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The Importance of Body Reserves Accumulated in Spring Staging Areas in the Temperate Zone for Breeding in Dark-Bellied Brent Geese Branta b. bernicla in the High Arctic
Barwolt S. Ebbinge and Bernard Spaans
Journal of Avian Biology
Vol. 26, No. 2 (Jun., 1995), pp. 105-113
Stable URL: http://www.jstor.org/stable/3677058
Page Count: 9
You can always find the topics here!Topics: Geese, Female animals, Breeding, Waterfowl, Breeding sites, Average linear density, Aerial locomotion, Animal wings, Aviculture, Cost estimates
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Seasonal changes in body mass of Arctic-nesting Brent Geese are characterized by a depression in early April, followed by a sharp increase during pre-migratory fattening. Both male and female Brent Geese increased their body mass by 25-35% in the Wadden Sea in April/May. Paired females reach on average higher body masses than single females. Female Brent Geese that returned with offspring to the wintering quarters in western Europe had on average been heavier at spring departure from the staging grounds in the Wadden Sea, than those failing to raise offspring. This difference remained significant after correcting for body size (i.e. wing length). In males, corrected spring body mass had no effect on subsequent breeding success. Measurements of changes in body mass of incubating female Brent Geese, coupled to estimated flying costs (based on data on body mass, wing span and total wing area) showed that body reserves stored in the Wadden Sea were insufficient to accomplish both migration and successful breeding. Presumably the geese refuelled in the White Sea, in order to complete their spring migration and arrive on the breeding grounds in Taymyr in the condition necessary for successful breeding.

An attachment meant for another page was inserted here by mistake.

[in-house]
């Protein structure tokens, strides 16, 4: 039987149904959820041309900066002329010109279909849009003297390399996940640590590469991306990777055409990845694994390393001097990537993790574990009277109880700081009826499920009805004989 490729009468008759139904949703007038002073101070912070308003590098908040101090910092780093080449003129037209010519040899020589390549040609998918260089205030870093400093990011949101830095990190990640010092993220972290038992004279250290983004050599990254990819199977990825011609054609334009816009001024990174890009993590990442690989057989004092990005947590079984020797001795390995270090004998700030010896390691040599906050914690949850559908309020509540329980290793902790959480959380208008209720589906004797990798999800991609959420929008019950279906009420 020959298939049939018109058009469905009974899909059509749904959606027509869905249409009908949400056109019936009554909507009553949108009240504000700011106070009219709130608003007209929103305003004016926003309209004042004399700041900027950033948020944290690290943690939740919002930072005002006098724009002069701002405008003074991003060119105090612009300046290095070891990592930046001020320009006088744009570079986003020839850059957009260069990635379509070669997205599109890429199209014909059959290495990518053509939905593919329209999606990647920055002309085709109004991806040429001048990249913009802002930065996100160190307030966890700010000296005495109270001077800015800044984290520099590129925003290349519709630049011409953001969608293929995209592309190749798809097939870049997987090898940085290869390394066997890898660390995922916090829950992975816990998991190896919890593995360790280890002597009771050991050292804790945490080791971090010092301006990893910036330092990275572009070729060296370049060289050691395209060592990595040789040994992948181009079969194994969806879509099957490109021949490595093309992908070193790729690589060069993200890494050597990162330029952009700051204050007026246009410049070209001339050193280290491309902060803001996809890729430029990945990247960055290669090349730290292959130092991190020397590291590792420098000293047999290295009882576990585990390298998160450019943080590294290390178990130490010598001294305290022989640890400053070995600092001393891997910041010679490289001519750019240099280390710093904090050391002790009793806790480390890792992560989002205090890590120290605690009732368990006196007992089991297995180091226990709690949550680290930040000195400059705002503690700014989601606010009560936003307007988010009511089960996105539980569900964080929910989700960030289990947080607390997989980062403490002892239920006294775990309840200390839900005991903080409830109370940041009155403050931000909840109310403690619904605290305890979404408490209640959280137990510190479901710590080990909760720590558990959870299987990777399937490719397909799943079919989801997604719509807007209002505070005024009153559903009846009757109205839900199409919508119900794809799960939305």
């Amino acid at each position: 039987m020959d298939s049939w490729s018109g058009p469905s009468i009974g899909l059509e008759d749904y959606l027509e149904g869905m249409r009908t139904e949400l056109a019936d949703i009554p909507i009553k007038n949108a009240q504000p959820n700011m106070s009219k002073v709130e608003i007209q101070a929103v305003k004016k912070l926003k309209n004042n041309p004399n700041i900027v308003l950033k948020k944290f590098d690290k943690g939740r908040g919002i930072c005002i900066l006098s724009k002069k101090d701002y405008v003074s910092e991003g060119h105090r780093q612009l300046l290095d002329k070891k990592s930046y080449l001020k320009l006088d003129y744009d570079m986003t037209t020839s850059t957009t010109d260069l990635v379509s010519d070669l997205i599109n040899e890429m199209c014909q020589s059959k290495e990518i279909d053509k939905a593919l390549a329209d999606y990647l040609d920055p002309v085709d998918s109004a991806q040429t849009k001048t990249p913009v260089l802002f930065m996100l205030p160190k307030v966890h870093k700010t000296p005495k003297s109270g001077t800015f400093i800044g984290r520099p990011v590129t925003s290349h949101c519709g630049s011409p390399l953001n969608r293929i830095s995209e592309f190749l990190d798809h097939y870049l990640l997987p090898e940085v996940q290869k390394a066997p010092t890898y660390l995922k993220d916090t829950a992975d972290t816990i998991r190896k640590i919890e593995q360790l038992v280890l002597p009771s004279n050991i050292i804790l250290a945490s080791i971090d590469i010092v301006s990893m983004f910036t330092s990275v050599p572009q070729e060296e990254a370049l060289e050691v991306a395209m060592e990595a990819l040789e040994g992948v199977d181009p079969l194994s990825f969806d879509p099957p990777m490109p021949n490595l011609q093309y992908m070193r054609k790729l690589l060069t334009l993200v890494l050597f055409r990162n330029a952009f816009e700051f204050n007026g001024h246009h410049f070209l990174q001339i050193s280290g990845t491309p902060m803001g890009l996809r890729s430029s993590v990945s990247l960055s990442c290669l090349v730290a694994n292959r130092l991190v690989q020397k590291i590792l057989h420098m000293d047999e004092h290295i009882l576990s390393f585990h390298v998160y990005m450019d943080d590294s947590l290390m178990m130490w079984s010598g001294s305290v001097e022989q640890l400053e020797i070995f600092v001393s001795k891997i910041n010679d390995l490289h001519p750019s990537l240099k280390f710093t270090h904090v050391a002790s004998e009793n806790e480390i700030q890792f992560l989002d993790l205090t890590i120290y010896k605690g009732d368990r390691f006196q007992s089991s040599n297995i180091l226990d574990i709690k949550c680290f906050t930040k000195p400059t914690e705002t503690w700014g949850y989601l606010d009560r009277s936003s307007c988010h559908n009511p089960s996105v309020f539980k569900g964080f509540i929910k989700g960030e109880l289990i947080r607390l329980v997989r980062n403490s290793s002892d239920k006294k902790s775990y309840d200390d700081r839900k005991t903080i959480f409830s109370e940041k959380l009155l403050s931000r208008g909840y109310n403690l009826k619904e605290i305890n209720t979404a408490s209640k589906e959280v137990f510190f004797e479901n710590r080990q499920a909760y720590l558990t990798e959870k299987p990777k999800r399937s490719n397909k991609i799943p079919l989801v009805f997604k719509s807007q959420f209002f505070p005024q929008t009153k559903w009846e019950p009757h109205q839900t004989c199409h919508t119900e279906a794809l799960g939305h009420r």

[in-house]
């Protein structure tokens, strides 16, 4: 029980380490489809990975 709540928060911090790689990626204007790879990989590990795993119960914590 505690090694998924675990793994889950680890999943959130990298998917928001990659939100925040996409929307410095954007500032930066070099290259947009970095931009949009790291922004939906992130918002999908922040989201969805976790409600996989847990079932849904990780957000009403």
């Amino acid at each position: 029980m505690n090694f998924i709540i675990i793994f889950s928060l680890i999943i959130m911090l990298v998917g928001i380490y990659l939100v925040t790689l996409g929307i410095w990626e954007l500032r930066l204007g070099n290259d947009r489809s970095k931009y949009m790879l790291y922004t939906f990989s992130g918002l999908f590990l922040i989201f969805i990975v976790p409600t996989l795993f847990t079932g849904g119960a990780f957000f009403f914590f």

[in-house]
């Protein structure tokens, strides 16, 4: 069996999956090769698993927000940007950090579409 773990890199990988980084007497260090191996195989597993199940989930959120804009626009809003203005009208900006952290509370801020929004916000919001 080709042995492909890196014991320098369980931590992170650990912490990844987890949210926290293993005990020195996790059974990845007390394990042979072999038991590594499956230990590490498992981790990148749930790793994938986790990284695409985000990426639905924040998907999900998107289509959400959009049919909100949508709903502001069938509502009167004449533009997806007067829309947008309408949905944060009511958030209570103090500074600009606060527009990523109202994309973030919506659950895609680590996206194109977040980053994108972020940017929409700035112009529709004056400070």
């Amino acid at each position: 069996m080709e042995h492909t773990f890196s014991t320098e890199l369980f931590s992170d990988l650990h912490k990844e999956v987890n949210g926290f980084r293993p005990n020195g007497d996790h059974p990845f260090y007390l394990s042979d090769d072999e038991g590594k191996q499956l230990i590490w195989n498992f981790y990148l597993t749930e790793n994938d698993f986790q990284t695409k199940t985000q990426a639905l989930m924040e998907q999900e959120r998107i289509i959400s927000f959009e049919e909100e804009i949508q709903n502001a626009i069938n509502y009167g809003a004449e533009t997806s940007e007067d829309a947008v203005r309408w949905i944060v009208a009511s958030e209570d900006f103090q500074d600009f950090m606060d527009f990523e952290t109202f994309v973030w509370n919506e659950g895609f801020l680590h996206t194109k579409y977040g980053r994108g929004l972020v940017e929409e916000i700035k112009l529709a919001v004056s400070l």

Journal of Avian Biology © 1995 Nordic Society Oikos